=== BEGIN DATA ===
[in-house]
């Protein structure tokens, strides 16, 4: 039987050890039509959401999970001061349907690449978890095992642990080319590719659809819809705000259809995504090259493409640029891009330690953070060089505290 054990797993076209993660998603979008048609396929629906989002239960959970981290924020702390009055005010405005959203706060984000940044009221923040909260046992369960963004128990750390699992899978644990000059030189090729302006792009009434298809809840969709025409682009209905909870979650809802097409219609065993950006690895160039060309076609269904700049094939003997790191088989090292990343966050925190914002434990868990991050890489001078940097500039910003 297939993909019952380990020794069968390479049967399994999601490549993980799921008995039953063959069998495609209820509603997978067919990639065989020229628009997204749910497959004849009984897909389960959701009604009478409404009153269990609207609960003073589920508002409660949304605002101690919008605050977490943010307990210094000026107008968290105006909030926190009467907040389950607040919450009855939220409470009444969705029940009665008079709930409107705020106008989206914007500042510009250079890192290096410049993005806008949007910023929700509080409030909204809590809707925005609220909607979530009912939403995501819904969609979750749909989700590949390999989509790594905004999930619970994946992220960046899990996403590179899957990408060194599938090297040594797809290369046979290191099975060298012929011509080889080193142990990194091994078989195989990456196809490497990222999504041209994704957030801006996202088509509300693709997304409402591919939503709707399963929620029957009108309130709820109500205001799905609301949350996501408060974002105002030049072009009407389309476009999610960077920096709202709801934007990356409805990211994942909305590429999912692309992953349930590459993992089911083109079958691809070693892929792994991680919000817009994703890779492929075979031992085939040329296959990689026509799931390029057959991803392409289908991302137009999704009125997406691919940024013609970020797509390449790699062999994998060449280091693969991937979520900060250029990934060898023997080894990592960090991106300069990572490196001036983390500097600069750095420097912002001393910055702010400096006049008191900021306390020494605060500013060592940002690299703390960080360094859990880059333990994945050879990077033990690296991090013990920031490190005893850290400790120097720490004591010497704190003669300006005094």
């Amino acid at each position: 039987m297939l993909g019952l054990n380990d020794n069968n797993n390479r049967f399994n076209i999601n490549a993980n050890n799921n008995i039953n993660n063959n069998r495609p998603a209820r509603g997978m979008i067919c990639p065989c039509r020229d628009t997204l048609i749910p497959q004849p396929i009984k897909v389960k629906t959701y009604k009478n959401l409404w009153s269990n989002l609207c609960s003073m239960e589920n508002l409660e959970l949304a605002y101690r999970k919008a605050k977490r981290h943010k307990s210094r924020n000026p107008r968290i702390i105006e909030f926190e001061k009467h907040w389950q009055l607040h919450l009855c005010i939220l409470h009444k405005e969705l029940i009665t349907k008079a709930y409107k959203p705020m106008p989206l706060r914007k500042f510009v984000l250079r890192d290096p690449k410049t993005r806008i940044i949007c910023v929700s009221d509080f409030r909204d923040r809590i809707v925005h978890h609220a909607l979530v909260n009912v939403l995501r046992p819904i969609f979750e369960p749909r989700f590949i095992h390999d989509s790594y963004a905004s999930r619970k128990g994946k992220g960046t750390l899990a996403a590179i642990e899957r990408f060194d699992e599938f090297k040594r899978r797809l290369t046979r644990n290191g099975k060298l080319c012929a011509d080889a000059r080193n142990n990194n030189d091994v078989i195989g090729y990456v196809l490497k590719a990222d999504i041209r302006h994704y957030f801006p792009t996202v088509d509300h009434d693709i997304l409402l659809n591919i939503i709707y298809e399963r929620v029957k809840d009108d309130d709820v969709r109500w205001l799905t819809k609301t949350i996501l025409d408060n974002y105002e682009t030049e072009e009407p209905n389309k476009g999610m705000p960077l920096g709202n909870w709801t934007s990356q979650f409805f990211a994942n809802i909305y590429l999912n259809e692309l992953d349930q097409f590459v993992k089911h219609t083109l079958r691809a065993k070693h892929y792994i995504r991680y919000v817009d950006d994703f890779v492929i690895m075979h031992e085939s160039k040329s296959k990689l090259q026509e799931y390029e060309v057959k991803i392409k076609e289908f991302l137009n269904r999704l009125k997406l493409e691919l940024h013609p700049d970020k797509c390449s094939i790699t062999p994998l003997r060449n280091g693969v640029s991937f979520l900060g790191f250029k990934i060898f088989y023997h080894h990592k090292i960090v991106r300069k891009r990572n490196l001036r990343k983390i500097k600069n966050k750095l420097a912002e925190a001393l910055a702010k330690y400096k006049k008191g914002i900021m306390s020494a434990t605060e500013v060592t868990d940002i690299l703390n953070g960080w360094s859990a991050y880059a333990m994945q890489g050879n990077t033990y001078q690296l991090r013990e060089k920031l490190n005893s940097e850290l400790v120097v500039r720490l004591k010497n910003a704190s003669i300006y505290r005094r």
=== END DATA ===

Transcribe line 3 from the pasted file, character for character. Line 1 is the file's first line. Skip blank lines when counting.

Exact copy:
């Amino acid at each position: 039987m297939l993909g019952l054990n380990d020794n069968n797993n390479r049967f399994n076209i999601n490549a993980n050890n799921n008995i039953n993660n063959n069998r495609p998603a209820r509603g997978m979008i067919c990639p065989c039509r020229d628009t997204l048609i749910p497959q004849p396929i009984k897909v389960k629906t959701y009604k009478n959401l409404w009153s269990n989002l609207c609960s003073m239960e589920n508002l409660e959970l949304a605002y101690r999970k919008a605050k977490r981290h943010k307990s210094r924020n000026p107008r968290i702390i105006e909030f926190e001061k009467h907040w389950q009055l607040h919450l009855c005010i939220l409470h009444k405005e969705l029940i009665t349907k008079a709930y409107k959203p705020m106008p989206l706060r914007k500042f510009v984000l250079r890192d290096p690449k410049t993005r806008i940044i949007c910023v929700s009221d509080f409030r909204d923040r809590i809707v925005h978890h609220a909607l979530v909260n009912v939403l995501r046992p819904i969609f979750e369960p749909r989700f590949i095992h390999d989509s790594y963004a905004s999930r619970k128990g994946k992220g960046t750390l899990a996403a590179i642990e899957r990408f060194d699992e599938f090297k040594r899978r797809l290369t046979r644990n290191g099975k060298l080319c012929a011509d080889a000059r080193n142990n990194n030189d091994v078989i195989g090729y990456v196809l490497k590719a990222d999504i041209r302006h994704y957030f801006p792009t996202v088509d509300h009434d693709i997304l409402l659809n591919i939503i709707y298809e399963r929620v029957k809840d009108d309130d709820v969709r109500w205001l799905t819809k609301t949350i996501l025409d408060n974002y105002e682009t030049e072009e009407p209905n389309k476009g999610m705000p960077l920096g709202n909870w709801t934007s990356q979650f409805f990211a994942n809802i909305y590429l999912n259809e692309l992953d349930q097409f590459v993992k089911h219609t083109l079958r691809a065993k070693h892929y792994i995504r991680y919000v817009d950006d994703f890779v492929i690895m075979h031992e085939s160039k040329s296959k990689l090259q026509e799931y390029e060309v057959k991803i392409k076609e289908f991302l137009n269904r999704l009125k997406l493409e691919l940024h013609p700049d970020k797509c390449s094939i790699t062999p994998l003997r060449n280091g693969v640029s991937f979520l900060g790191f250029k990934i060898f088989y023997h080894h990592k090292i960090v991106r300069k891009r990572n490196l001036r990343k983390i500097k600069n966050k750095l420097a912002e925190a001393l910055a702010k330690y400096k006049k008191g914002i900021m306390s020494a434990t605060e500013v060592t868990d940002i690299l703390n953070g960080w360094s859990a991050y880059a333990m994945q890489g050879n990077t033990y001078q690296l991090r013990e060089k920031l490190n005893s940097e850290l400790v120097v500039r720490l004591k010497n910003a704190s003669i300006y505290r005094r």